Friday, June 28, 2013

Hallet Peak, RMNP

Hallet above...
 My first route in Rocky Mountain National Park yesterday and some rad history to it... Hard to believe the first ascent was done 56 years ago?! Went smoothly - except my BD belay/rap device is likely sitting on a ledge up there somewhere having snuck off a carabiner at a belay, forced oblation to the mountain spirits... They gifted me back with a new stopper at the summit which was nice. The climb could be a route-finding monster if you are unlucky...

Type: Trad, Alpine, 8 pitches, 1000 feet, Grade III
Consensus: 5.9 [details]
FA: Dale Johnson, Dallas Jackson, 7/4-5/57

Check out the posts pasted from Mountain Project below... Looks like I need to buy Dale Johnson's book now..
Hallet with a view of the route that leaves from the center snowfield and wanders up the face to summit.
2 hours approach makes this one of the easiest and likely most crowded faces in RMNP.
Gaining ground with dual leads to maximize time efficiency in the weather fickle Rockies...

via Mountain Project...
By Lordsokol
From: Boulder, CO
Jun 26, 2007
rating: 5.9+
Climbed with Phil Wortmann this Saturday. We started on "in between" aka Right Dihedral. After three pitches, we decided to traverse right and finish on Jackson Johnson. We climbed the last 4 pitches of that route. The only things to say are; route finding is a bit more tricky than most big walls in the area, the top 5.9 move feels much harder after a long day of climbing (the bolt is way too old and spooky to trust but there's a nice place for a #1 cam several feet above it). Also, we did not really look at the descent beta as closely as we should have, and ended up dropping down into Chaos Canyon. Though this was a bit tiring on us, it wasn't the end of the world, and a little bit of perseverance got us out safely and back to the car well before dark. Finally, the route was completely dry this time of year, even with the heavy winter snowfall this year. After having done it now once, we will definitely have an easier time route finding next time out!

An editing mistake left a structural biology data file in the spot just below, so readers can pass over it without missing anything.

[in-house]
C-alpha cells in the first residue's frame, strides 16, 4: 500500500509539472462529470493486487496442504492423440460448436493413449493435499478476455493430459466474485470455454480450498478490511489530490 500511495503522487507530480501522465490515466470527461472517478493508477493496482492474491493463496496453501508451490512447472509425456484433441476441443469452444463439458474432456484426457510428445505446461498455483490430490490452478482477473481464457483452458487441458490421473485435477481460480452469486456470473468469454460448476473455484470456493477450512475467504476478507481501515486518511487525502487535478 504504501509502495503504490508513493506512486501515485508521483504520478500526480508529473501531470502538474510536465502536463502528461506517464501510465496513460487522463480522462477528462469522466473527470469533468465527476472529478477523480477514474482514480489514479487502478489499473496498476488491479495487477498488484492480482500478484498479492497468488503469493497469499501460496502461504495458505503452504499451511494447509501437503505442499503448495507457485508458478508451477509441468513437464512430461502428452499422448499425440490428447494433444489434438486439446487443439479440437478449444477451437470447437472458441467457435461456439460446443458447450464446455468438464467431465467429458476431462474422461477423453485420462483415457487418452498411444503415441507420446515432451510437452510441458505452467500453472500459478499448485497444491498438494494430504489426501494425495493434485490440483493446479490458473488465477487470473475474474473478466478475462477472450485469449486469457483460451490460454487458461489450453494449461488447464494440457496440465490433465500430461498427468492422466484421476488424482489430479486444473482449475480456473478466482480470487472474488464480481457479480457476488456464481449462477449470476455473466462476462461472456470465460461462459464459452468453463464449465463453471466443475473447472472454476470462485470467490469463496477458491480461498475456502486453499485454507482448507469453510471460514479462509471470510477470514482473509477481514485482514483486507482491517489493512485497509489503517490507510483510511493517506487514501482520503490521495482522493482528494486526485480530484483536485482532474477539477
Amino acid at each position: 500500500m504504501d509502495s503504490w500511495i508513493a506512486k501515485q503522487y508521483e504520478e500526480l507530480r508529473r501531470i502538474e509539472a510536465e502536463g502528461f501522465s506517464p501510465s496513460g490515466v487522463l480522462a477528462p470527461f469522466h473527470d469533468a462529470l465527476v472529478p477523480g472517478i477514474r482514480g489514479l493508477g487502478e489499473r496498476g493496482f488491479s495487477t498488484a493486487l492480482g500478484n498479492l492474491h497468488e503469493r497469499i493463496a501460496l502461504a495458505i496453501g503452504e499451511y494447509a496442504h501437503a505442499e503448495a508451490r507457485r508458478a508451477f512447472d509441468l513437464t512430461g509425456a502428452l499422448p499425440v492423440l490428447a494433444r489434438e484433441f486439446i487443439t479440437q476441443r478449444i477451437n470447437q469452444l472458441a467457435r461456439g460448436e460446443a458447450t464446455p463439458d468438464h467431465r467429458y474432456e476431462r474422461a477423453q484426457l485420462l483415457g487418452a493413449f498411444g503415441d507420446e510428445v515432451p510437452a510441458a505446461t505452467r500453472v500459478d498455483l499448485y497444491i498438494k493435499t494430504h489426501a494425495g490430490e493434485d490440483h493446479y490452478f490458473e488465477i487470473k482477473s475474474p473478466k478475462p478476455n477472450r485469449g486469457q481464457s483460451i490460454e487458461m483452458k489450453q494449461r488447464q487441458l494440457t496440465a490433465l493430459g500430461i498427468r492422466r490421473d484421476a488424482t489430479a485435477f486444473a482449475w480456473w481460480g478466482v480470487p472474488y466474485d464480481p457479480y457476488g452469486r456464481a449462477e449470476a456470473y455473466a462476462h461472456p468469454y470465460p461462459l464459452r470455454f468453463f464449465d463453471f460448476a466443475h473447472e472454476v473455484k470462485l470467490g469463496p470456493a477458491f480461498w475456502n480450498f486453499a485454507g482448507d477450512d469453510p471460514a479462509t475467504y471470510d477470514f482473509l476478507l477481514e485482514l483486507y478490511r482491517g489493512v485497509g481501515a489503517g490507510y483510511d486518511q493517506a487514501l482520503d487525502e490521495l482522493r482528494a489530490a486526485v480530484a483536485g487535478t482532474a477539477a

By Michael Amato
Jul 9, 2007
Re crux: not sure if I climbed this properly... I went up the left corner, well left of the rusted 1/4" bolt with the spinning "gunsight" hanger. All I can say is getting back out of that corner and above it was a hell of a lot harder than 5.9, that is, without "grab(ing) one piece of pro". I would also add: DON'T get stuck up in that corner. It was most unpleasant.
By Ivan Rezucha
From: Boulder, CO
Aug 3, 2008
rating: 5.8+